Despite the quality of their records, Crystal Castles are still underdogs to an extent. Their periodically erratic behavior has left them polarizing figures seemingly in a state of perpetual backlash. That said, the consistency of their music has helped sway even some of their earliest critics. Their third offering, (III), may not bring any new converts as the duo continues to refine the Crystal Castles sound without really changing up their game all that much. On the other hand, for those of us who have been able to overlook their less desirable antics and have enjoyed watching them develop, this record holds up well to the high standard they have set for themselves musically. (III) doesn’t warrant the kind of shock that the vivid transformation they made on their second record caused, as it finds Crystal Castles forging new ways to make their existing palette rewarding.
The duo rarely betrays its typical arsenal including processed vocal samples, bouncing beats and foreboding synths. If (III) doesn’t represent any kind of big step forward, it does show the duo continuing the progression started on their second self-titled album and making the right kinds of modest adjustments. The first track “Plague” manages to combine beauty and bombast to dizzying effect, pointing the way to be the balance struck on most of the record. Where much of (III) features Crystal Castles at their most ominous, somehow that darkness still provides some of their most gorgeous work. In the past, there were the infectious Crystal Castles songs, the chaotic noise workouts and the sublime, pretty songs. The duo spends the majority of this album bringing these disparate sides of the band together, and the melding of these styles proves to be a rewarding one. “Transgender”‘s wobbly synths are chilling; menacing, yet melodic. The result is a record that is easily their most cohesive, if not necessarily their best.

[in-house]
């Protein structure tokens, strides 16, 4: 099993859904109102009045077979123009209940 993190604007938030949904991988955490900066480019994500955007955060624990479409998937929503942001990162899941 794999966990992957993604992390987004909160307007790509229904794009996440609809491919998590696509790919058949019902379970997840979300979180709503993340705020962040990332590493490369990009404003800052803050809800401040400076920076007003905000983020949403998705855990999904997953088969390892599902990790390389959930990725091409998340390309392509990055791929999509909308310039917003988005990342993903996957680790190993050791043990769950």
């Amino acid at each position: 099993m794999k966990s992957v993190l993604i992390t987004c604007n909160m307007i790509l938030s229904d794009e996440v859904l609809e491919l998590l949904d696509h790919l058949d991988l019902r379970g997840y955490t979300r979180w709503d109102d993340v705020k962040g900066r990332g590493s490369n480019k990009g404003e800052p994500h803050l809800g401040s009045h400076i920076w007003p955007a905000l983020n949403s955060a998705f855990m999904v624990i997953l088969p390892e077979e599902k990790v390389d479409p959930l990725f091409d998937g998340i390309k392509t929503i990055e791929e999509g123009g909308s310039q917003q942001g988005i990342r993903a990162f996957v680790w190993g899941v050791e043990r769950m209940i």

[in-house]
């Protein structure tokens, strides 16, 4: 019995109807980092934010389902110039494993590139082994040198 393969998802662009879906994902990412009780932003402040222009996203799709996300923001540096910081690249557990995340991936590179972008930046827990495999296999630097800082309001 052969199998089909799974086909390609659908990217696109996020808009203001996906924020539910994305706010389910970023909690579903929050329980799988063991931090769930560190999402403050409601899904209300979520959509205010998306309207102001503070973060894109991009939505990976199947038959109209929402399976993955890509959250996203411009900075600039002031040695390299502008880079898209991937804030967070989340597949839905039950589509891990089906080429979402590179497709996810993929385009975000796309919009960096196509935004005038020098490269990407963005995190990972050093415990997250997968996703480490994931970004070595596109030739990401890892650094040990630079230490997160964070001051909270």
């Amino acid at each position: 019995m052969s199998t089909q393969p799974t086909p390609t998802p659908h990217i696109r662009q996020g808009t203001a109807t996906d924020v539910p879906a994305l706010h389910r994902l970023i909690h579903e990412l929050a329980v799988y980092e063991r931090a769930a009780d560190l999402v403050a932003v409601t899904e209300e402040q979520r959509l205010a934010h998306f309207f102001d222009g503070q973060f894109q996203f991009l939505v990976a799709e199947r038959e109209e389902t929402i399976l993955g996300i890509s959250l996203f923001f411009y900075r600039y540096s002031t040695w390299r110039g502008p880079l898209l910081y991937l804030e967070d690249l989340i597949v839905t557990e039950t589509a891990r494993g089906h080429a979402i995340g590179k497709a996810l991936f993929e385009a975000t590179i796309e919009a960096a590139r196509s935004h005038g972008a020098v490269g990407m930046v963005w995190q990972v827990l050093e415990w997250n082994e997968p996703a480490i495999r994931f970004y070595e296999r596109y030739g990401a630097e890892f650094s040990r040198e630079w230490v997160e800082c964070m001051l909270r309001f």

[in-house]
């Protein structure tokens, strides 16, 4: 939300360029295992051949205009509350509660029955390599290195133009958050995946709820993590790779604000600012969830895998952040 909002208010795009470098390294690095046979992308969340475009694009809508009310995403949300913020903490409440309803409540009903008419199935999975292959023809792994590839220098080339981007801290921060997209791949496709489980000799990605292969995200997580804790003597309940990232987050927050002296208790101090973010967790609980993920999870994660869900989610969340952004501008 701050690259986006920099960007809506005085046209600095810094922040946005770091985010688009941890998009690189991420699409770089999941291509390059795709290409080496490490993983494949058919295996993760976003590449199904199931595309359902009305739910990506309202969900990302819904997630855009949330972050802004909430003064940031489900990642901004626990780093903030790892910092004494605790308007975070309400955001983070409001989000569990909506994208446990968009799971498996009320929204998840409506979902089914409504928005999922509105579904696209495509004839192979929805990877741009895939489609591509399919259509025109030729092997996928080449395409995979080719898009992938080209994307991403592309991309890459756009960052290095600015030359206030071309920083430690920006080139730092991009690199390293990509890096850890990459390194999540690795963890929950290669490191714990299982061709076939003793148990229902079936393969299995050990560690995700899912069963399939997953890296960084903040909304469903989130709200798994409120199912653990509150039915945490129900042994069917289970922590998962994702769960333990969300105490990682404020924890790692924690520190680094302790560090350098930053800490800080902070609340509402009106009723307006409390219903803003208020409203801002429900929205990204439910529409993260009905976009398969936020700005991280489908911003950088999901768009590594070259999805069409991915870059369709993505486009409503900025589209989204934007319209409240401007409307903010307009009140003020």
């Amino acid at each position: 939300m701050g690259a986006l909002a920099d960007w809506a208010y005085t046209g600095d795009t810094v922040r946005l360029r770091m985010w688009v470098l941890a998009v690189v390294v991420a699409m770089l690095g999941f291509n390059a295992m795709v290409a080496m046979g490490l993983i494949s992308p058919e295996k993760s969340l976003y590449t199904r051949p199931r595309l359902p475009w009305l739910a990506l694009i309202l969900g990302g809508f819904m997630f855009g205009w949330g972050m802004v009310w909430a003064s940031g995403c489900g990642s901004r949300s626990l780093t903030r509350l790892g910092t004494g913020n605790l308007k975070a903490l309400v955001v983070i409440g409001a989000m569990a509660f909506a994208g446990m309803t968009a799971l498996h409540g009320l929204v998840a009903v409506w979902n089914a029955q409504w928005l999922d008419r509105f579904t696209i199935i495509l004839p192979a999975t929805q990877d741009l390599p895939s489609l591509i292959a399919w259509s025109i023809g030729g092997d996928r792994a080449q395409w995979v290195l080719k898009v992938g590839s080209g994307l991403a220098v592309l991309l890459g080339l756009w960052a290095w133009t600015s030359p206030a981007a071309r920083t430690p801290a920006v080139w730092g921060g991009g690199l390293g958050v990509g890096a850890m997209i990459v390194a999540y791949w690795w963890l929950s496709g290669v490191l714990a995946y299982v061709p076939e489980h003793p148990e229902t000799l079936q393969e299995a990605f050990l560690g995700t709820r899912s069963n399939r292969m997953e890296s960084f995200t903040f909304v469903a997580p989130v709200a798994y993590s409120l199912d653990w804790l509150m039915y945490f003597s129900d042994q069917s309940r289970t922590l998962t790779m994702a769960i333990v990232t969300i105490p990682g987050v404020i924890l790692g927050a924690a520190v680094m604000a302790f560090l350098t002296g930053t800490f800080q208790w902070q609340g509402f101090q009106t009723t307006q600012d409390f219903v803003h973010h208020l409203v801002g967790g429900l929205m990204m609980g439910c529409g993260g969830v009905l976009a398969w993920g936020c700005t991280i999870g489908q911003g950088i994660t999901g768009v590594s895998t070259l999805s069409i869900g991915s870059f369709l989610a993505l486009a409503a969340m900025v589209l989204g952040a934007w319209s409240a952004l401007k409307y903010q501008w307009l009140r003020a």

Much has been made by singer Alice Glass about the political nature of the lyrics on (III). Apparently disgusted with the human behavior and injustices she’s seen on tour with Crystal Castles, much of the imagery on display is bleak to say the least. Humanity is not cast in the best light on much of the record and although her heart is in the right place most of the time, it’s sometimes hard to get past the feeling that some lines were pulled straight from her teenage journal. The question is not so much whether or not the oppression Glass is perceiving is real; unfortunately, it’s hard to deny, but lines like “Keep them locked away/Reduce them to strays,” and “Migrate them through pesticide” are just too simplistic and vague to really cohere for the listener.
Perhaps this issue isn’t really an issue at all. After all, Glass’ rage never really undermines the record; throughout most of it, it’s pretty difficult to even make out what she’s saying. And in spite of the vitriol pouring out of her, this record has as many moments of pure beauty as it does noise. Most of what Glass mourns on the gorgeous “Child I Will Hurt You” is barely perceivable; leaving the listener with a beautiful melancholy lullaby.
It would have been very easy for Crystal Castles to wind up as a flash in the pan. Their debut may have been awesome but it was hard to imagine its 8-bit novelty being quite as satisfying on a second or third offering. Much credit is due to the band for their ability to keep their aesthetic intact while giving their electro pop a bit of a makeover. (III) may not be as bold a progression as that between their debut and sophomore albums, but it still represents another step in what’s proving to be a very satisfying direction.
Stream: Crystal Castles – “Plague”